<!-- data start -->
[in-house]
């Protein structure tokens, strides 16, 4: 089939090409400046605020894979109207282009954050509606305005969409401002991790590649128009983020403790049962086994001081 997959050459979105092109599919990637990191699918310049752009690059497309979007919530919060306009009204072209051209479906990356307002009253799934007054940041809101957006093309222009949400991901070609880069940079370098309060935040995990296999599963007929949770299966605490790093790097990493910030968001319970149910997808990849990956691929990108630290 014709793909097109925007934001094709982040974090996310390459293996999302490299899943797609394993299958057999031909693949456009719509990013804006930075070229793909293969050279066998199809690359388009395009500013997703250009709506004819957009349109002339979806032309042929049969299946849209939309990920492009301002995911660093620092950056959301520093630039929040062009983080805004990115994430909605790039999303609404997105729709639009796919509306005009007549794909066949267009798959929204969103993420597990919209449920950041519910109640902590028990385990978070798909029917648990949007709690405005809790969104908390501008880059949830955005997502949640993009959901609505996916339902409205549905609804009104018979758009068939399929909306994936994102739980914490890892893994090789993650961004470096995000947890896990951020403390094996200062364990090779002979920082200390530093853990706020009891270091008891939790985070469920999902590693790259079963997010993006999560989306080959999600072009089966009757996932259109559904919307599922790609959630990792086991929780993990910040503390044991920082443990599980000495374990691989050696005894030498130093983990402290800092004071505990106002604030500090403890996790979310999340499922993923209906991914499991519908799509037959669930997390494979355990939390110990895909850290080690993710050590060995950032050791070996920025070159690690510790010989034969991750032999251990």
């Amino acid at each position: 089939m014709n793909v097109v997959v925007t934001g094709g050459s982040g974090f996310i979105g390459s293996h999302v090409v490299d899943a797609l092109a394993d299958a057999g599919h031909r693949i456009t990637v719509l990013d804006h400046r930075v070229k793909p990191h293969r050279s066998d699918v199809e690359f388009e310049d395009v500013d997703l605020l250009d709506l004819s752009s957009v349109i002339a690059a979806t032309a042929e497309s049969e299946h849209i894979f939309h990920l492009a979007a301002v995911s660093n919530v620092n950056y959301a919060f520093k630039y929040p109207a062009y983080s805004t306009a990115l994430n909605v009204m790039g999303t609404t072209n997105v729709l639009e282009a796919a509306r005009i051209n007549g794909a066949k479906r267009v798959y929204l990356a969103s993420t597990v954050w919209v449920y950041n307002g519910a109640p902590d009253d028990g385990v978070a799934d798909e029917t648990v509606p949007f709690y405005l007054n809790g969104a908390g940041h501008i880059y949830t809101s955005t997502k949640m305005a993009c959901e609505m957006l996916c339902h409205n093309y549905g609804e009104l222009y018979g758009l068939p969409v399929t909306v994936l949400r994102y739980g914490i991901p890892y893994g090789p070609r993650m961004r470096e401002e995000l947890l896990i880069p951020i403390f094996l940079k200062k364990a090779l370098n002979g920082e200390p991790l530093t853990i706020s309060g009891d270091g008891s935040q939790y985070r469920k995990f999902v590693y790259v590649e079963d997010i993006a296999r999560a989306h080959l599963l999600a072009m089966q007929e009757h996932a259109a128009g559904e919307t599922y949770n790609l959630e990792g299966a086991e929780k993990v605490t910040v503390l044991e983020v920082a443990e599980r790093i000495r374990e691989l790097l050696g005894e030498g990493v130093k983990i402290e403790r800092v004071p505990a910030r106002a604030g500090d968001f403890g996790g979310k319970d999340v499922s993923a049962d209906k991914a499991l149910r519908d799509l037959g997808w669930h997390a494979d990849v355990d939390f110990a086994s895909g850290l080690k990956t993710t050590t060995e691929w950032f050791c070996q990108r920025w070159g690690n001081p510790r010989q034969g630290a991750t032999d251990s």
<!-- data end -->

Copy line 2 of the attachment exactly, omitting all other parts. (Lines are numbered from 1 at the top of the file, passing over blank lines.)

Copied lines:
């Protein structure tokens, strides 16, 4: 089939090409400046605020894979109207282009954050509606305005969409401002991790590649128009983020403790049962086994001081 997959050459979105092109599919990637990191699918310049752009690059497309979007919530919060306009009204072209051209479906990356307002009253799934007054940041809101957006093309222009949400991901070609880069940079370098309060935040995990296999599963007929949770299966605490790093790097990493910030968001319970149910997808990849990956691929990108630290 014709793909097109925007934001094709982040974090996310390459293996999302490299899943797609394993299958057999031909693949456009719509990013804006930075070229793909293969050279066998199809690359388009395009500013997703250009709506004819957009349109002339979806032309042929049969299946849209939309990920492009301002995911660093620092950056959301520093630039929040062009983080805004990115994430909605790039999303609404997105729709639009796919509306005009007549794909066949267009798959929204969103993420597990919209449920950041519910109640902590028990385990978070798909029917648990949007709690405005809790969104908390501008880059949830955005997502949640993009959901609505996916339902409205549905609804009104018979758009068939399929909306994936994102739980914490890892893994090789993650961004470096995000947890896990951020403390094996200062364990090779002979920082200390530093853990706020009891270091008891939790985070469920999902590693790259079963997010993006999560989306080959999600072009089966009757996932259109559904919307599922790609959630990792086991929780993990910040503390044991920082443990599980000495374990691989050696005894030498130093983990402290800092004071505990106002604030500090403890996790979310999340499922993923209906991914499991519908799509037959669930997390494979355990939390110990895909850290080690993710050590060995950032050791070996920025070159690690510790010989034969991750032999251990």